Directed by
James Suter & Charlie Luckock
Director of Photography
Oli Caldow
Produced by
Sam Suter
Executive Producers
Banovich Studios
Grumeti Fund
Edited by
Ronet van der Walt
Benjamin Haskins
Sound Design & Final Mix
Juice Audio
Online Editor & Colourist
Leon Visser
Maker Moving Pictures
Production Manager
Lauren Cawley
Production Coordinator
Savannah Lee-Warden
Production Assistants
Diana Nkambule
Andrew Gibbs
Camera Operators
Keenan Ferguson
Naude Heunis
Camera Assistant
Brett Wegener
Additional Directing by
Garth Kingwill
Sacha Specker
Additional Editing
Zee Muller
2nd Assistant Editors
Dumisani Sibanda
Niven Hans
Grumeti Fund | Characters
Head of Special Projects
Grant Burden
Head of Operations for Law Enforcement
Gotera Gamba
Community Outreach Program Manage
Frida Mollel
Head Scientist | Research and Innovation for the Serengeti Ecosystem (RISE)
Dr. Kristen Denninger-Snyder
Grumeti Fund | Ground Support
Head of Communications
Beverly Burden
Executive Director
Stephen Cunliffe
Head of Sustainability and Outreach
Katherine Cunliffe
Relationships Manager
Ami Seki
Noel Mbise
Law Enforcement Manager
Wesley Gold
With special thanks to
The Brown, Madden & Cline Families
Empowers Africa
Eyes on You Safaris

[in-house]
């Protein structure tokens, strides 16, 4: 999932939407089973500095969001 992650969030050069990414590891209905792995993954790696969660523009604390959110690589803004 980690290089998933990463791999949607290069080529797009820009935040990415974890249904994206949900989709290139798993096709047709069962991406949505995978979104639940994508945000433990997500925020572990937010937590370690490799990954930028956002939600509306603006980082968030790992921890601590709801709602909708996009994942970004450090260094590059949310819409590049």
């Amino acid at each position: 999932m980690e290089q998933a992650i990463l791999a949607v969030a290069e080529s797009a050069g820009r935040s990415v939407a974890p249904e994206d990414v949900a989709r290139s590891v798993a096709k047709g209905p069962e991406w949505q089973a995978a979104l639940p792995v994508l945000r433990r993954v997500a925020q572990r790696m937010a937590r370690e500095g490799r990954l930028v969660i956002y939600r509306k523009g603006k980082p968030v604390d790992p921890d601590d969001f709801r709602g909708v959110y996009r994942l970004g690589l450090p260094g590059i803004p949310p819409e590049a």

Big Life Foundation

Bonchugu Village
Rd. Justin Chamanche
Tanzania Wildlife Research Institute (TAWIRI)
Tanzanian Wildlife Management Authority
In memory of
Wambura Marwa Range

How can you help?

Along the Western corridor of the Serengeti ecosystem in Tanzania lies a big problem. Human-wildlife conflict. This area sees expanding human populations and shrinking wild spaces. People are suffering from wildlife attacks and loss of livelihoods when wild animals raid their crops and kill their livestock. Wild animals are suffering as their natural habitats get smaller, forcing them into what are now human settlement areas.

Human-wildlife conflict exists all over the world, from leopards killing people in India to elephants crop-raiding in Africa. While every situation requires a different set of mitigation tactics, in the western Serengeti the construction of a fence is the most recent solution to be implemented, effectively separating human areas and wild spaces without impacting on the natural movement patterns of wildlife.

This is just one way in which human-wildlife conflict can be prevented, but it is the most successful method to date. It will allow people and wildlife to live safely and free from danger.

We want to see a future of peaceful co-existence for people and wildlife in this area, and the fence will enable this to happen. You can help to save the lives of people and wildlife by purchasing a meter, or more, of this fence. You can help to change lives for the better.

This documentary aims to contribute to change, as do many of our films, so that a positive future can be created.